Where are Your Grapes?
How We Eventually Create System “Pull” Through Our Personal Interactions By Truly Connecting with the Person in Front of Us and Ultimately Refusing to Be Disappointed
Most people reading this article will have experienced being in a shop and finding themselves asking the assistant a question like: “Excuse me, where are your grapes?” You can substitute grapes for beans; coffee; bananas etc. A while ago this precise scenario was the root cause of persistent customer dissatisfaction in the retail sector (at least in the UK). In those days, the usual response from the assistant was to point the customer in the direction of the aisle where the product was supposed to be. More often than not, the assistant was cited in surveys and complaints as being impersonal, disinterested or just plain rude.
It was a significant problem for the retailers because for every customer who complained, many more voted with their feet. Furthermore, shoppers who frequently divided their loyalty between competing retailers were labelled “promiscuous”. This language spoke volumes about the prevailing cultural attitude towards the people they were there to serve. Eventually, retailers began to recognise this “pinch point” as a fundamental system issue. Shop workers tended to be well-trained on the core operational processes required to keep the shelves stocked and stores clean and safe. But what training and support did they receive on the emotional labour required to deal with the “living system” challenges associated with their job?
.. shoppers who divided their loyalty betweeen retailers were considered “promiscuous” ..
Let’s imagine for a moment we are the shop assistant. It was a bad start to the morning. The car broke down. Daughter wasn’t feeling well so had to arrange to get her round to mum’s, after phoning the school to let them know. Get to work late on public transport. Supervisor not happy. Tells you you’ve been leaving gaps on the shelves and she’s got her eye on you. You’re busy restocking the depleted cereal shelves when the supervisor asks you to clean up a spillage in aisle 4, where a customer has accidentally dropped several jars of pickles. You’re on your way there when a shopper pops up from nowhere and takes forever to ask, “Excuse me, where are your blah blah blah?”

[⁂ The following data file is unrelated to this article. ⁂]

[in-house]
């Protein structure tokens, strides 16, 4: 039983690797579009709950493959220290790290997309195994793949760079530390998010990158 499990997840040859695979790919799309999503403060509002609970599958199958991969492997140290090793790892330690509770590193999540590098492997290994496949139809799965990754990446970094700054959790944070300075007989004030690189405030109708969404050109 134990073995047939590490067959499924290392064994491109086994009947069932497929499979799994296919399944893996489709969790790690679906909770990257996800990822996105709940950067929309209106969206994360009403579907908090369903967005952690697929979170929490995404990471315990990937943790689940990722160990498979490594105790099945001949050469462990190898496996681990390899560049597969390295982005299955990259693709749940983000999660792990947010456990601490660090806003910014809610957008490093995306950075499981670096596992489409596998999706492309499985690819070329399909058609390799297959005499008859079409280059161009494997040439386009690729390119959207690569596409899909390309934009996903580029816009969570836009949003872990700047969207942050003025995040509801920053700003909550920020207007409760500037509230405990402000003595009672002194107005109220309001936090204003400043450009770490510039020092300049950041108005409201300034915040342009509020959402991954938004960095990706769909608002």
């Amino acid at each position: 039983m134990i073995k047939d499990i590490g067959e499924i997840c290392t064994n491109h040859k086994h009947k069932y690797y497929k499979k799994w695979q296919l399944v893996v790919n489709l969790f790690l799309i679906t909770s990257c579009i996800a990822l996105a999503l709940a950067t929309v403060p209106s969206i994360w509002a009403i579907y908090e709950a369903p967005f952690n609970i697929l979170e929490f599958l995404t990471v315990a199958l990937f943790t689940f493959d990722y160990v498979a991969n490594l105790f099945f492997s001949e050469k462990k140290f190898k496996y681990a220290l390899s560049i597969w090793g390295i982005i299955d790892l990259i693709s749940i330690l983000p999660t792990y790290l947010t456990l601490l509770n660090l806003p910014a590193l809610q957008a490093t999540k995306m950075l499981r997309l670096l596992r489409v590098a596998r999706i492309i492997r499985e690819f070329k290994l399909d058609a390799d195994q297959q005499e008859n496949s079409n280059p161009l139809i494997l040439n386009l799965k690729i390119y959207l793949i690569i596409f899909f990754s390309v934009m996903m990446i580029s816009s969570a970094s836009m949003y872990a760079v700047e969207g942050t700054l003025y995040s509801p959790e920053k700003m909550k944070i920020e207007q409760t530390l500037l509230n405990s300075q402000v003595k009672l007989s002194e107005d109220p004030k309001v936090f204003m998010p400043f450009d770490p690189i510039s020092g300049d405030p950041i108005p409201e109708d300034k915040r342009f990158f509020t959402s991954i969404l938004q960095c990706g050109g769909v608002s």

Nowadays, if you find yourself in the position of having to ask that question, in most stores, the assistant will stop whatever they’re doing and take you to the exact location of the product. They will also ask you if there is anything else you need help with, and assure you they and the team are always on hand for you. An altogether different experience than pointing you to aisle 9 with a nonchalant flick of the head – don’t you think? Yet it took decades for this behaviour-change to take root and convert a brand eroding problem into a brand building norm.
Balancing Human Interaction and Process Operation
This is clearly about getting the balance right between human interaction and process operation. All it needed was an apparently “simple” behaviour change on the part of the frontline staff. In reality, the shop assistants were addressing a deeply complex conundrum: how to create systemic “pull’ through their dynamic interactions with customers. The solution was to have them appreciate in those moments their behaviour was the difference between a poor and good customer experience.
Also referrals from one system subsystem to another (aisles in this case), only made sense to “insiders” who understand the detailed and changing topology of the wider system. That is to say, the latest layout of the store. More often than not stakeholders (be they customers, tenants, students, service users, patients) need to be “navigated” not “referred” to get the best experience. The bigger and busier the store, the greater the need for navigation.
Our 4th “System Fable” is framed as a bit of fun which might just illustrate an important system principle, and tickle that curious mind of yours. It has a catchy soundtrack, so plug in your earphones or set your volume to a socially acceptable level before you click on the image below.
System Fable# 4: Take Me to the Grapes
By Byant Oden and Forrest Whaley
Exploring the Perspectives
- What do the grapes represent?
- Why is the duck so persistent?
- What is the significance of the lemonade seller taking the duck to the store?